Date of Award
Master of Science
Agricultural and Biosystems Engineering
Jacek A. Koziel
Finding rugged and farm-proven sampling methods for odor measurement and mitigation of emissions continues to be a challenge. The objective was to develop a new method to quantify odorous volatile organic compounds (VOCs) in air. The main goal was to transform a fragile lab-based technology into a sampler that can be deployed for longer periods of time in remote locations. The developed method uses improved solid-phase microextraction (SPME) for combined on-site air sampling and sampling preparation. No power source is needed, and the technique is solvent-less. SPME fiber is exposed inside a protective glass liner. Thus, extraction of odorants is controlled by diffusion. Gas chromatography coupled with mass spectrometry is used for sample analysis in the laboratory. Acetic acid was chosen as a model compound to prove the concept. In the new method, extraction of acetic acid had a linear relationship with extraction time (R2<0.99). The Car/PDMS 85 ÃÂÃÂµm fiber was shown to have better sensitivity for acetic acid. The effects of glass liner condition and diffusion path length on mass extraction were studied. The new method was evaluated under field conditions by comparing it to the standard method (sorbent tubes) in four different locations. This research shows that SPME fiber retracted inside a glass liner is a low-cost, simple, yet accurate sampling technique for quantification of odorous VOCs.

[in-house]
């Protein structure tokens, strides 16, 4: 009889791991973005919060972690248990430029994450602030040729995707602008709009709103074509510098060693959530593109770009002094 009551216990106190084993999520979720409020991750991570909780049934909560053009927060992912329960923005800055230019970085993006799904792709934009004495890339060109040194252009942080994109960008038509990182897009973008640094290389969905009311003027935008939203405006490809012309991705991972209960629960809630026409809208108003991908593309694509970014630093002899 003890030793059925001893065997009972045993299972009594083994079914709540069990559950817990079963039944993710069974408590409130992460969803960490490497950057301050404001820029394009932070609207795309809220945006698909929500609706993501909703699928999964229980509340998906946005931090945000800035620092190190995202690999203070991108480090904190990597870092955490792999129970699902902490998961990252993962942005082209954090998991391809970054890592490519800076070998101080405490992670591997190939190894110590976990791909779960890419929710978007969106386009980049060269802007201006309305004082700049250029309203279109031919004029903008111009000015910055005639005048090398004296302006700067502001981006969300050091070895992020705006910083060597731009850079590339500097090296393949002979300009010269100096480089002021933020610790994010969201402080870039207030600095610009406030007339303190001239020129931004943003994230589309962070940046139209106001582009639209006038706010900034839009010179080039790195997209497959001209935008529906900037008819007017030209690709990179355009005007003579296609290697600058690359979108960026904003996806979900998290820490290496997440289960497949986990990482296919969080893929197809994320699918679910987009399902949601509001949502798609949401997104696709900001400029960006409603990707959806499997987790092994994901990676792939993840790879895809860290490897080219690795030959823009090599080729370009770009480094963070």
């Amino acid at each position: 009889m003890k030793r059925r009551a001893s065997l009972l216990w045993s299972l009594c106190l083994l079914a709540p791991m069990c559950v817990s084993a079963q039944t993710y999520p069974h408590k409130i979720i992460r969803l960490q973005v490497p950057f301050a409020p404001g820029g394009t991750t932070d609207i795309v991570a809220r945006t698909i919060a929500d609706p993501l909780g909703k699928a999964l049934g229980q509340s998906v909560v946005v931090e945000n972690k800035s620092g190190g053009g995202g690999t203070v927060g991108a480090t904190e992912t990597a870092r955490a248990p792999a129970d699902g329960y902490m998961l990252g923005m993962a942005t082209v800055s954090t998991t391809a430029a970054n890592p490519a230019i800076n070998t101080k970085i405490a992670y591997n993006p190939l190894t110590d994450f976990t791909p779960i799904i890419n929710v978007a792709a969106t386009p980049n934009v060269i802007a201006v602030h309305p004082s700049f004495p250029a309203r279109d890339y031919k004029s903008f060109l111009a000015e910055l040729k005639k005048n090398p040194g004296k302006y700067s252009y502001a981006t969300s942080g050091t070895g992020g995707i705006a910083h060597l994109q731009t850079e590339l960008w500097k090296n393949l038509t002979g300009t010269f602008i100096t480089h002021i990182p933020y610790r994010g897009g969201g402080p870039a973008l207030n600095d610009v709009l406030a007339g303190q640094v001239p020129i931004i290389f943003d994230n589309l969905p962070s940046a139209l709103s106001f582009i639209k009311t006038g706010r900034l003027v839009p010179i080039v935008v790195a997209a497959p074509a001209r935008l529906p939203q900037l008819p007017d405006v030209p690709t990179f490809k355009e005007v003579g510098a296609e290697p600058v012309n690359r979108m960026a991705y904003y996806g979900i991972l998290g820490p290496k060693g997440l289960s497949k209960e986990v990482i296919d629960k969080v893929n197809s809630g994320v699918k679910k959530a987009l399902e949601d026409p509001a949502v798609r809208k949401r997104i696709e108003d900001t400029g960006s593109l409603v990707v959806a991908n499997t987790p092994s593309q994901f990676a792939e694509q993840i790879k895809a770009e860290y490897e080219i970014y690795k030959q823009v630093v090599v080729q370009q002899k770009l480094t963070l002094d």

Tursumbayeva, Madina, "Simple and accurate quantification of odorous volatile organic compounds in air with solid phase microextraction and gas chromatography - mass spectrometry" (2017). Graduate Theses and Dissertations. 15632.